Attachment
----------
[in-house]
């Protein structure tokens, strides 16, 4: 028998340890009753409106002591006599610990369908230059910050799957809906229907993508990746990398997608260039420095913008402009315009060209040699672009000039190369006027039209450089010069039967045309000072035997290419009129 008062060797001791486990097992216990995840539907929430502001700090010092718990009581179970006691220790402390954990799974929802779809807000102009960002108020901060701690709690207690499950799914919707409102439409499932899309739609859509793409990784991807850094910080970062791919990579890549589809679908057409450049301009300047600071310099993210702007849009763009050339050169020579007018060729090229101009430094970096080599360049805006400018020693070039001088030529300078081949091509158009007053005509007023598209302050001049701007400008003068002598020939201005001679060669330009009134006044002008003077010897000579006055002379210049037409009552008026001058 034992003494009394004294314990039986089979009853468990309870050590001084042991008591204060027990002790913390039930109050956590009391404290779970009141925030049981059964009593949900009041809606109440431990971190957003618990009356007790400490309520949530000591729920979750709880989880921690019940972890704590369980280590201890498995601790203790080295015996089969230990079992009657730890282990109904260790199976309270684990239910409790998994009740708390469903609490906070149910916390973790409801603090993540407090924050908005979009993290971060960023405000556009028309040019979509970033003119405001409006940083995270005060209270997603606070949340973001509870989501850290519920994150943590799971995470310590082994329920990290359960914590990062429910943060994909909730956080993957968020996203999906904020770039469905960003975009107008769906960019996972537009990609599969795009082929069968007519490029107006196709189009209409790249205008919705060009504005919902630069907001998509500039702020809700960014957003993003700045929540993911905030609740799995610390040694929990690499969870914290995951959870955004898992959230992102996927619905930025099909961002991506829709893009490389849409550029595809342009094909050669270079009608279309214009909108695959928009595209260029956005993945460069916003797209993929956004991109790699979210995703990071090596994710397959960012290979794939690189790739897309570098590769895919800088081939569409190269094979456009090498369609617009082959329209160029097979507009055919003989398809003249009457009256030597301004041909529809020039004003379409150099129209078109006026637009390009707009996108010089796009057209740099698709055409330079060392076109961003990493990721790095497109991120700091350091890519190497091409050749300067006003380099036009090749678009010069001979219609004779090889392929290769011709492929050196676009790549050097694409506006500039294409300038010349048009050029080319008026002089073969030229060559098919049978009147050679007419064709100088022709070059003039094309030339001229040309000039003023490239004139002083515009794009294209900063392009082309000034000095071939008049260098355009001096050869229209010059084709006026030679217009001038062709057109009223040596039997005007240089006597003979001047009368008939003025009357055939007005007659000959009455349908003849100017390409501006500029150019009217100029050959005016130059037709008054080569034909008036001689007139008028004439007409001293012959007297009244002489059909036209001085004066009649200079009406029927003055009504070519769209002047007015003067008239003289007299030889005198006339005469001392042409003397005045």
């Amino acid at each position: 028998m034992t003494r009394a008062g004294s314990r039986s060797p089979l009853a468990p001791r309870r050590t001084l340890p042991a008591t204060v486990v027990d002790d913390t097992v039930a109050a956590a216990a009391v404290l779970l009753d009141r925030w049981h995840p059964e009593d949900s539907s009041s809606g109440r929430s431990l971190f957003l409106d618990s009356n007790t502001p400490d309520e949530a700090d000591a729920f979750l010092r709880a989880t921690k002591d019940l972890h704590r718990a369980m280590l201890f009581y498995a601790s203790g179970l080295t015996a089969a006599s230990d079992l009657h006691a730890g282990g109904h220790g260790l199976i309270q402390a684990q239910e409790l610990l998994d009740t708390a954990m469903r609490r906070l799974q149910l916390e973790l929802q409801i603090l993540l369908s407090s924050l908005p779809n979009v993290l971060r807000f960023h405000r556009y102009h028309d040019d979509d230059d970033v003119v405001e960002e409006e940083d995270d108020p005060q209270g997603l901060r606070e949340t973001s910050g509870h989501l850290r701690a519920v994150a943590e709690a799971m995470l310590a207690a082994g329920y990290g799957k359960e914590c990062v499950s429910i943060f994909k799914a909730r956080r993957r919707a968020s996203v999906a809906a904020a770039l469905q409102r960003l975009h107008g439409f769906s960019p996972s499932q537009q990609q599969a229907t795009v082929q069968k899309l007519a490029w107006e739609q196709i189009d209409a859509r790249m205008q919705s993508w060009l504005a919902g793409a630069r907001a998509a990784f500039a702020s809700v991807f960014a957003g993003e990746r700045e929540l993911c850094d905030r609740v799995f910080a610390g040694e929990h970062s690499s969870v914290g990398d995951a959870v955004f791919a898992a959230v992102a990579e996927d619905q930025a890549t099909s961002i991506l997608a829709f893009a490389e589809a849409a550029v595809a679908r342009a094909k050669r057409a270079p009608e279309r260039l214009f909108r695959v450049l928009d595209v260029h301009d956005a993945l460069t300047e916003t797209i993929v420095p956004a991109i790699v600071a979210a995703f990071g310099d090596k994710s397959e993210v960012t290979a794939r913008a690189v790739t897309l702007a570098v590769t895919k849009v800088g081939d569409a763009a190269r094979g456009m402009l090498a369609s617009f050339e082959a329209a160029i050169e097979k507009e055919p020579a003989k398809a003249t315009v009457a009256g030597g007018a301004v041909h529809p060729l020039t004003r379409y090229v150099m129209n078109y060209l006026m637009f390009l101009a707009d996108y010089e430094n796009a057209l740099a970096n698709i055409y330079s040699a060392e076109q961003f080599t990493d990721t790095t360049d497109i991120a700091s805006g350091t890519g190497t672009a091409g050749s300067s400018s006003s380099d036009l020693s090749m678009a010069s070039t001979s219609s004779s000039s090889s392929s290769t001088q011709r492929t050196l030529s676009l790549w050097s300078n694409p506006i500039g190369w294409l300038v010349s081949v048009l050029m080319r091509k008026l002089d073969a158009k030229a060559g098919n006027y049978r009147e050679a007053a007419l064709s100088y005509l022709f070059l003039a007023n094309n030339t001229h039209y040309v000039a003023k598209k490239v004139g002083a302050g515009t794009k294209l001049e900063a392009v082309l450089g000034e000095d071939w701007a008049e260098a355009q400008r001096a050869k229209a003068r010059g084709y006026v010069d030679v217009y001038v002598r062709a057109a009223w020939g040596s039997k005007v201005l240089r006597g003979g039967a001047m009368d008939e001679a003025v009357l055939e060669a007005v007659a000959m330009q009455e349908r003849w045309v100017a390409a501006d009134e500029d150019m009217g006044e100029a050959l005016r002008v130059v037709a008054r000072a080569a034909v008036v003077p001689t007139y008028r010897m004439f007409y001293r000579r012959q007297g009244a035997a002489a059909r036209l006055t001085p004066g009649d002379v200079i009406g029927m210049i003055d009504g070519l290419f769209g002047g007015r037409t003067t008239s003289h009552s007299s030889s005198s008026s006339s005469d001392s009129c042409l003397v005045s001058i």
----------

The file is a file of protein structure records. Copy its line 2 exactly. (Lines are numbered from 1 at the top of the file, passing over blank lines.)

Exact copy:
């Protein structure tokens, strides 16, 4: 028998340890009753409106002591006599610990369908230059910050799957809906229907993508990746990398997608260039420095913008402009315009060209040699672009000039190369006027039209450089010069039967045309000072035997290419009129 008062060797001791486990097992216990995840539907929430502001700090010092718990009581179970006691220790402390954990799974929802779809807000102009960002108020901060701690709690207690499950799914919707409102439409499932899309739609859509793409990784991807850094910080970062791919990579890549589809679908057409450049301009300047600071310099993210702007849009763009050339050169020579007018060729090229101009430094970096080599360049805006400018020693070039001088030529300078081949091509158009007053005509007023598209302050001049701007400008003068002598020939201005001679060669330009009134006044002008003077010897000579006055002379210049037409009552008026001058 034992003494009394004294314990039986089979009853468990309870050590001084042991008591204060027990002790913390039930109050956590009391404290779970009141925030049981059964009593949900009041809606109440431990971190957003618990009356007790400490309520949530000591729920979750709880989880921690019940972890704590369980280590201890498995601790203790080295015996089969230990079992009657730890282990109904260790199976309270684990239910409790998994009740708390469903609490906070149910916390973790409801603090993540407090924050908005979009993290971060960023405000556009028309040019979509970033003119405001409006940083995270005060209270997603606070949340973001509870989501850290519920994150943590799971995470310590082994329920990290359960914590990062429910943060994909909730956080993957968020996203999906904020770039469905960003975009107008769906960019996972537009990609599969795009082929069968007519490029107006196709189009209409790249205008919705060009504005919902630069907001998509500039702020809700960014957003993003700045929540993911905030609740799995610390040694929990690499969870914290995951959870955004898992959230992102996927619905930025099909961002991506829709893009490389849409550029595809342009094909050669270079009608279309214009909108695959928009595209260029956005993945460069916003797209993929956004991109790699979210995703990071090596994710397959960012290979794939690189790739897309570098590769895919800088081939569409190269094979456009090498369609617009082959329209160029097979507009055919003989398809003249009457009256030597301004041909529809020039004003379409150099129209078109006026637009390009707009996108010089796009057209740099698709055409330079060392076109961003990493990721790095497109991120700091350091890519190497091409050749300067006003380099036009090749678009010069001979219609004779090889392929290769011709492929050196676009790549050097694409506006500039294409300038010349048009050029080319008026002089073969030229060559098919049978009147050679007419064709100088022709070059003039094309030339001229040309000039003023490239004139002083515009794009294209900063392009082309000034000095071939008049260098355009001096050869229209010059084709006026030679217009001038062709057109009223040596039997005007240089006597003979001047009368008939003025009357055939007005007659000959009455349908003849100017390409501006500029150019009217100029050959005016130059037709008054080569034909008036001689007139008028004439007409001293012959007297009244002489059909036209001085004066009649200079009406029927003055009504070519769209002047007015003067008239003289007299030889005198006339005469001392042409003397005045």